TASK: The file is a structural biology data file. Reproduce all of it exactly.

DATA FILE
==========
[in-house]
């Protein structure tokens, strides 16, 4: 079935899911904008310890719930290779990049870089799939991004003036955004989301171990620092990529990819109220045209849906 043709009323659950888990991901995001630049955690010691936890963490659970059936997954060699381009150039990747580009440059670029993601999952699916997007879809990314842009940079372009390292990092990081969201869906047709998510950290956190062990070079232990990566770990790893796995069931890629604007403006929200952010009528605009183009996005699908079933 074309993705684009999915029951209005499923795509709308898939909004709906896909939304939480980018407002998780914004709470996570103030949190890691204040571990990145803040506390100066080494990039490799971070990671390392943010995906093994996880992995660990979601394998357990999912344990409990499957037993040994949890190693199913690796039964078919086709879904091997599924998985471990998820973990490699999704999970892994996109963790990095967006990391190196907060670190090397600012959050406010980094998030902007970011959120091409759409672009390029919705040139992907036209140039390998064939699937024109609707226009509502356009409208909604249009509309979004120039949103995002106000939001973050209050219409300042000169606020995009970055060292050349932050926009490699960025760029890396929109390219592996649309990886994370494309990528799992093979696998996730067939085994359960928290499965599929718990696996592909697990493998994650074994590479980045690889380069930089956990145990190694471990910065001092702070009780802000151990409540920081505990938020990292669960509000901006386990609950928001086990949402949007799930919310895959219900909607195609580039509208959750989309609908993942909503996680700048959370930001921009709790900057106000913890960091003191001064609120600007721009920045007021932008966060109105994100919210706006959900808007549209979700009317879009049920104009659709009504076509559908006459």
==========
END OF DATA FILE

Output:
[in-house]
């Protein structure tokens, strides 16, 4: 079935899911904008310890719930290779990049870089799939991004003036955004989301171990620092990529990819109220045209849906 043709009323659950888990991901995001630049955690010691936890963490659970059936997954060699381009150039990747580009440059670029993601999952699916997007879809990314842009940079372009390292990092990081969201869906047709998510950290956190062990070079232990990566770990790893796995069931890629604007403006929200952010009528605009183009996005699908079933 074309993705684009999915029951209005499923795509709308898939909004709906896909939304939480980018407002998780914004709470996570103030949190890691204040571990990145803040506390100066080494990039490799971070990671390392943010995906093994996880992995660990979601394998357990999912344990409990499957037993040994949890190693199913690796039964078919086709879904091997599924998985471990998820973990490699999704999970892994996109963790990095967006990391190196907060670190090397600012959050406010980094998030902007970011959120091409759409672009390029919705040139992907036209140039390998064939699937024109609707226009509502356009409208909604249009509309979004120039949103995002106000939001973050209050219409300042000169606020995009970055060292050349932050926009490699960025760029890396929109390219592996649309990886994370494309990528799992093979696998996730067939085994359960928290499965599929718990696996592909697990493998994650074994590479980045690889380069930089956990145990190694471990910065001092702070009780802000151990409540920081505990938020990292669960509000901006386990609950928001086990949402949007799930919310895959219900909607195609580039509208959750989309609908993942909503996680700048959370930001921009709790900057106000913890960091003191001064609120600007721009920045007021932008966060109105994100919210706006959900808007549209979700009317879009049920104009659709009504076509559908006459």